Ferrie: Understand Correlation Between Ear Type And Plant Structure

December 4, 2018 01:25 PM
 
Farmers who understand how corn hybrid ear type and corn plant structure can work together are on the road to being able to make better hybrid selections for their fields.

Farmers who understand how corn hybrid ear type and corn plant structure can work together are on the road to being able to make better hybrid selections for their fields, says Ken Ferrie, Farm Journal Field Agronomist. 

“Corn ear type dictates planting population, and structure affects plants’ ability to capture sunlight,” says Ferrie, one of the keynote speakers for the 2018 Farm Journal AgTech Expo in Indianapolis.

Ferrie describes four hybrid ear types: flex, semi-flex, semi-determinate or determinate. Plant structure also has four types--hybrids with upright, semi-upright, semi-pendulum or pendulum leaves.

“An upright leaf structure harvests more sunlight and will respond in yield if sunlight is the limiting factor,” he notes. “Corn hybrids with more of a ‘floppy’ leaf type will maximize leaf area index at much lower populations than upright hybrids. Semi-upright hybrids split the middle,” he adds.

Ferrie provides a few additional examples of intercepts between ear type and structure:

“When water consumption is a concern, lower the population to lower water usage. Flex-ear hybrids can compensate for lower ear count. Floppy leaf structure will maximize leaf area index at lower populations. Narrow row spacing reaches maximum leaf area index more quickly to harvest more water.

“When lack of sunlight interception is a concern, use upright leaf structure to let sunlight deep into the canopy. Use a determinant ear hybrid to allow you to push populations to achieve maximum leaf area index and a higher ear count. Narrow rows will capture more sunlight.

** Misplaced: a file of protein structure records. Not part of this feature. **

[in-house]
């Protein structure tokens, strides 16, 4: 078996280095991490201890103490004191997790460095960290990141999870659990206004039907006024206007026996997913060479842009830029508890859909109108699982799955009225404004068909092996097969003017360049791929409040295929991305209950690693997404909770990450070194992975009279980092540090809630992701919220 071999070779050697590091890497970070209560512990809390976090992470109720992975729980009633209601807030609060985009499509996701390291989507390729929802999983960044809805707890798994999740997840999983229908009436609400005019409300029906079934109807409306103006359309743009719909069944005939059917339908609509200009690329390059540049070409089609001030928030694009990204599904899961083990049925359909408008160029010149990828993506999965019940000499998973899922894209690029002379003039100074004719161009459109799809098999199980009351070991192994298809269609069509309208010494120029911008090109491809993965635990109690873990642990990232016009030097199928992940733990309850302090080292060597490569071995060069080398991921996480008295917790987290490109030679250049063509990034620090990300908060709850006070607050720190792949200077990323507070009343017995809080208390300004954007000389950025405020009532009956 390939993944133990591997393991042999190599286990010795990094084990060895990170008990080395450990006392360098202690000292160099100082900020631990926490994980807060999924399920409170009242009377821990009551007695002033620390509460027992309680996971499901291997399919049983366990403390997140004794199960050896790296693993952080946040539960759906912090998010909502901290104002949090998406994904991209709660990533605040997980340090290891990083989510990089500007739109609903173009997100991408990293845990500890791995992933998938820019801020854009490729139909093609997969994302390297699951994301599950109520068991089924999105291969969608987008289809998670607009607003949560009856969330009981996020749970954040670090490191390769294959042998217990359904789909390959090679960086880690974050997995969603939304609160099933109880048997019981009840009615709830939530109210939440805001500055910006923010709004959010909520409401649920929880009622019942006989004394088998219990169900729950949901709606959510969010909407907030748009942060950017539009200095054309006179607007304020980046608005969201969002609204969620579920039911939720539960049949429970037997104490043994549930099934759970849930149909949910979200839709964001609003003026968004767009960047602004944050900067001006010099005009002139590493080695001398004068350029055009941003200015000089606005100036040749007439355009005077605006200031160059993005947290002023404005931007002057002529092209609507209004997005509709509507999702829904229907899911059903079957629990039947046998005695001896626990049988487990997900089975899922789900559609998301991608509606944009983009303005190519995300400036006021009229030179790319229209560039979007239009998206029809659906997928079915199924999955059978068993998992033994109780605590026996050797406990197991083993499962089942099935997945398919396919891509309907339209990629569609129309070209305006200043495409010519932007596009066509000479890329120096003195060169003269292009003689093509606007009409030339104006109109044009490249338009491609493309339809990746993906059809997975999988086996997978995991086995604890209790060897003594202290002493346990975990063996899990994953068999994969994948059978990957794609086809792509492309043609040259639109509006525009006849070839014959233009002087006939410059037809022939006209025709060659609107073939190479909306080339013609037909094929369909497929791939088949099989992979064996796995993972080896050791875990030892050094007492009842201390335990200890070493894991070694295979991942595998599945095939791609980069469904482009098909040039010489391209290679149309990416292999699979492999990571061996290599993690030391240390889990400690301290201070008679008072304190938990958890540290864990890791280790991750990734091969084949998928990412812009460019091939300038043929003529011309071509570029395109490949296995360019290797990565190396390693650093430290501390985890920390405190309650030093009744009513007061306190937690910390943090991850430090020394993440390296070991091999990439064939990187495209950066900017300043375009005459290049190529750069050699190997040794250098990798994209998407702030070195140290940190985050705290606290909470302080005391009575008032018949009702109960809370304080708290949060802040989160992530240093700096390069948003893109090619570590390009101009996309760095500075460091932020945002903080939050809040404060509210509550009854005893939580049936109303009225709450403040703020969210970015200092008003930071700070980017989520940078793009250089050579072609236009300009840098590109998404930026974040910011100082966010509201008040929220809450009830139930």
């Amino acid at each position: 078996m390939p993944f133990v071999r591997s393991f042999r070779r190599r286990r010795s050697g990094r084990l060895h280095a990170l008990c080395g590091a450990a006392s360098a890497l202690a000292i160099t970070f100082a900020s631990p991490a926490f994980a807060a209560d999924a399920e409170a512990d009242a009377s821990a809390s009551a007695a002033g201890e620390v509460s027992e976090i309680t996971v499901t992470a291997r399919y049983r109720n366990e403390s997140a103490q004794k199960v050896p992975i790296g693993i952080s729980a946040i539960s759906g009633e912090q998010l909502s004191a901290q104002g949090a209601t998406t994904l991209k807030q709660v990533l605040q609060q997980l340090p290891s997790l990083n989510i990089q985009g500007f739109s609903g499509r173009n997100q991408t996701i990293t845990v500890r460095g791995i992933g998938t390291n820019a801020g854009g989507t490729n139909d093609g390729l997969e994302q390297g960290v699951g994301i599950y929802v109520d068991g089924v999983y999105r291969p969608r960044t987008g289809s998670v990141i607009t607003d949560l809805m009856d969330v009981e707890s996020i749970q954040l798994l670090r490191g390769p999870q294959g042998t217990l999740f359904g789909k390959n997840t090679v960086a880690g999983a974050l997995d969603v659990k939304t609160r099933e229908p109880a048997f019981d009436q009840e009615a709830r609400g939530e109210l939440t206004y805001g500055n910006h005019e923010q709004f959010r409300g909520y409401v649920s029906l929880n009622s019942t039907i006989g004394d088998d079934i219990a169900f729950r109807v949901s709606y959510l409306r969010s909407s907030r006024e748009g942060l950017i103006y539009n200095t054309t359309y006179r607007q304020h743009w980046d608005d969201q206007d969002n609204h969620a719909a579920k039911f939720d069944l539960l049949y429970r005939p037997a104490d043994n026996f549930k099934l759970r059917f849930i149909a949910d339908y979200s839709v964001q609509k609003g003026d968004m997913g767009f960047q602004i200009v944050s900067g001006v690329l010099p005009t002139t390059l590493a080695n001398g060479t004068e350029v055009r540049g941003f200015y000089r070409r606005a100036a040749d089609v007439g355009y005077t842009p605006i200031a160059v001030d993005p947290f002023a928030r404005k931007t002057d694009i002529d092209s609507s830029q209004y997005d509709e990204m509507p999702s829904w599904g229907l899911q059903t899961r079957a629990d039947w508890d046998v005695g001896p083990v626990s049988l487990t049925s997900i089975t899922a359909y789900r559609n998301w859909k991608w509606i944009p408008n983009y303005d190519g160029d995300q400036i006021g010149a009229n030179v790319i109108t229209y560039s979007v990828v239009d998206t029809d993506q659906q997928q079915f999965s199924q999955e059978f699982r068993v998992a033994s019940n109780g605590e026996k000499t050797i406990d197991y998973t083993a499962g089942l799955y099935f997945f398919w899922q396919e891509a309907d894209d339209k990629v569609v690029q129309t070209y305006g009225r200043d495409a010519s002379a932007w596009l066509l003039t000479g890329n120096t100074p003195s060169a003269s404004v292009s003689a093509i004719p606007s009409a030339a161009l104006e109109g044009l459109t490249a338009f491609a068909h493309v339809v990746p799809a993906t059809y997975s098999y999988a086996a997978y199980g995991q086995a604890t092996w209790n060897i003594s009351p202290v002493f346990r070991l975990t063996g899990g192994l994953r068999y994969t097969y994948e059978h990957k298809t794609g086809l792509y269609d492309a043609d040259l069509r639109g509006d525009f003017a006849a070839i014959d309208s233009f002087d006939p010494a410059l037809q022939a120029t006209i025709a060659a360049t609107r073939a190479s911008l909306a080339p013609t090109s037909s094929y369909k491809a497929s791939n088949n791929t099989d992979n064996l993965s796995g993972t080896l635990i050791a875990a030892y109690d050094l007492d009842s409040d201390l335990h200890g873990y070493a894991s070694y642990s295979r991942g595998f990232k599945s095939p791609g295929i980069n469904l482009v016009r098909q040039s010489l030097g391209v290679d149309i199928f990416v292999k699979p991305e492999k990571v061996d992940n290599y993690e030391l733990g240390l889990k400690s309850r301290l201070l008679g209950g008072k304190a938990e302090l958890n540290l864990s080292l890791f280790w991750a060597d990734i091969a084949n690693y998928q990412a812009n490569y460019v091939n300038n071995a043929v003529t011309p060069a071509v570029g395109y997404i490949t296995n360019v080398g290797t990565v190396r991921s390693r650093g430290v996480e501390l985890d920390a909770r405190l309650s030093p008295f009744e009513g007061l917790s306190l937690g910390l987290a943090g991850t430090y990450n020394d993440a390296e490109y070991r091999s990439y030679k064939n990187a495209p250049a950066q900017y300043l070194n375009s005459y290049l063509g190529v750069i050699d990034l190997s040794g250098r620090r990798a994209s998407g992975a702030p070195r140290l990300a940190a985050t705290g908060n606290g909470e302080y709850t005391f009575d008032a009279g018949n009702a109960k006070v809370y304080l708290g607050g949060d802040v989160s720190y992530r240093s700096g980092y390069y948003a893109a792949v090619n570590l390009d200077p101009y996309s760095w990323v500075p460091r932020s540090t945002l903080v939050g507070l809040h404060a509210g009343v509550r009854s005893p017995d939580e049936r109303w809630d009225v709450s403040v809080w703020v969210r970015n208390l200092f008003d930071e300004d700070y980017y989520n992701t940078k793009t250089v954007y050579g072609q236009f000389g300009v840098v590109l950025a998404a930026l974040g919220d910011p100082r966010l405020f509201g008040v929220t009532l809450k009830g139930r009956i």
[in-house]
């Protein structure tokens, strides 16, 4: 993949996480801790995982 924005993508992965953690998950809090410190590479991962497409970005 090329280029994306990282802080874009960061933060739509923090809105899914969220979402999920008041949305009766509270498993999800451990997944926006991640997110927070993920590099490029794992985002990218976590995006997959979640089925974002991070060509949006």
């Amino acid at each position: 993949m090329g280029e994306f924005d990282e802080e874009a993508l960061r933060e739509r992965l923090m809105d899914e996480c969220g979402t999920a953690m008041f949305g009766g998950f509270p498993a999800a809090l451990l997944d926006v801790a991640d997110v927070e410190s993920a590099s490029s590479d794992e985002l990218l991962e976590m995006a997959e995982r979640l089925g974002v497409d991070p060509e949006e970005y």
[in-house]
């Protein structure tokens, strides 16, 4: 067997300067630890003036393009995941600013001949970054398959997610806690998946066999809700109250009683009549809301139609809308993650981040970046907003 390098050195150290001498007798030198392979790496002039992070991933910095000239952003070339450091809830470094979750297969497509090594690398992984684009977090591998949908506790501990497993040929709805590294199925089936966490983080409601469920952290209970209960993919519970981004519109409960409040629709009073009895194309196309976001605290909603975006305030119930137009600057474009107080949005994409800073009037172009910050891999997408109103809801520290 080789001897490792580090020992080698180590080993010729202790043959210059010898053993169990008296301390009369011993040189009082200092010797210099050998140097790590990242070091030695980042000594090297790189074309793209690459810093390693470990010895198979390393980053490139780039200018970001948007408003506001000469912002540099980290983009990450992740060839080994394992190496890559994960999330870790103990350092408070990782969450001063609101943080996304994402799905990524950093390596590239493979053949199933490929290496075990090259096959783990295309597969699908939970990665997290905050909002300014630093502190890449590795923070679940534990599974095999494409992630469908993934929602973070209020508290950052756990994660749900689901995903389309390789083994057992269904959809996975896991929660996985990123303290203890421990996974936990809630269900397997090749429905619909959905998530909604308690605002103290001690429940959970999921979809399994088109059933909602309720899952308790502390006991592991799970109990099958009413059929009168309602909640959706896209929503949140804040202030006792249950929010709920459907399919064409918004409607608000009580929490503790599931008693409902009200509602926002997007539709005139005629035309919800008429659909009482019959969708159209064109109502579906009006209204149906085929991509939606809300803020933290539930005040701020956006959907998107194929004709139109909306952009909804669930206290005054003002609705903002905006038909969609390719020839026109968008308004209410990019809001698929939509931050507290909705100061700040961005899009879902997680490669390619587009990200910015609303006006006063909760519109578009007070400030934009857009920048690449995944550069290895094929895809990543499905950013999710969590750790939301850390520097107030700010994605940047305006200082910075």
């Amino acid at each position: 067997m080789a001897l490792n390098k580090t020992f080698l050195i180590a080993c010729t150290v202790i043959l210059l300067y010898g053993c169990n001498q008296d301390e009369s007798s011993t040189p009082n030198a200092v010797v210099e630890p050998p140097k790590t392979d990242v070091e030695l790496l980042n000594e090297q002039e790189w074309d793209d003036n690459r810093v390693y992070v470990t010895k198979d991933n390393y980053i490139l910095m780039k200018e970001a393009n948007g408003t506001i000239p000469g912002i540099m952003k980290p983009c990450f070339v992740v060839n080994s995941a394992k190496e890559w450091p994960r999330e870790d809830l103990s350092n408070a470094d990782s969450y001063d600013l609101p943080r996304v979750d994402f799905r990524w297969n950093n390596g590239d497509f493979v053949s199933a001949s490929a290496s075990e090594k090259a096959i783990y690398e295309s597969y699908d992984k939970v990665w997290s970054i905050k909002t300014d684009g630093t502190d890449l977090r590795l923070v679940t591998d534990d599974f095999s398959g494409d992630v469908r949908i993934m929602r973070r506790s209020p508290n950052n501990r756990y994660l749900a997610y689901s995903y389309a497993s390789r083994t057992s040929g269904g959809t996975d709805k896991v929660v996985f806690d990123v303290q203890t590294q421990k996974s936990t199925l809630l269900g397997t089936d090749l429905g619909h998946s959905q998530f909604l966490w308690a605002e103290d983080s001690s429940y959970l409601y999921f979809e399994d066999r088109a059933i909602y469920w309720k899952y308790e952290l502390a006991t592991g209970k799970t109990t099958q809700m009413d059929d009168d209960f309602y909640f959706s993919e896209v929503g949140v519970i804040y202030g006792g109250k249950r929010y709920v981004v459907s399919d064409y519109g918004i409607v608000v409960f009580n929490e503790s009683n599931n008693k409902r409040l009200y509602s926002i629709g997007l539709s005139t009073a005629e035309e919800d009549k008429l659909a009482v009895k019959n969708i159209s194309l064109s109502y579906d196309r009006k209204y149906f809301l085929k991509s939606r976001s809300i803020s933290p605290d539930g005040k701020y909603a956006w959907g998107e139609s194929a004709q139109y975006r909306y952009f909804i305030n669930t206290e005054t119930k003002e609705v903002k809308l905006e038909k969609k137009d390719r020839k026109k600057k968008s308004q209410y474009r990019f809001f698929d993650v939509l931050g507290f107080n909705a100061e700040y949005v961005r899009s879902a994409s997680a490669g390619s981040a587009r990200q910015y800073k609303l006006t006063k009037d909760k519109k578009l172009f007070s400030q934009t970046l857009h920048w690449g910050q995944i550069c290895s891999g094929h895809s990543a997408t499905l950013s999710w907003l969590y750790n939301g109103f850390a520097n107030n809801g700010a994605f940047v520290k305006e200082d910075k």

“When fields have high amounts of variability going from surplus water to droughty soils, use semi-flex ear types and variable-rate planting to mitigate the risks. Use semi-upright leaf structure to maximize sunlight and drought protection. Also, narrow the rows to help with both.”

Ferrie says all hybrids flex but they flex in only one direction—downward.

“In other words, if you plant a hybrid at a very low population, it will maximize ear size to its genetic potential; with enough sun and nutrients you might get multiple ears. As we crowd plants in the row, ears flex downward in size.”

 “Some hybrids flex all three—girth, length and depth; I call them full-flex hybrids,” Ferrie says. “Others, which we call determinate, flex only in depth of kernel. In between are some semi-flex and semi-determinate hybrids.

Ferrie encourages farmers to ask their seed rep, in the process of evaluating hybrids for the 2019 season, to explain how and when their respective hybrids flex. He shares an example of why that information is important:

“A semi-flex hybrid that flexes in length and depth will respond differently to certain growing conditions when compared with a semi-flex hybrid that flexes in girth and depth,” he says. “Even if a hybrid flexes only in kernel depth, it could still flex (lose yield) by more than 60 bu.”

You can hear more of Ken Ferrie’s recommendations for 2018 corn production here:

 

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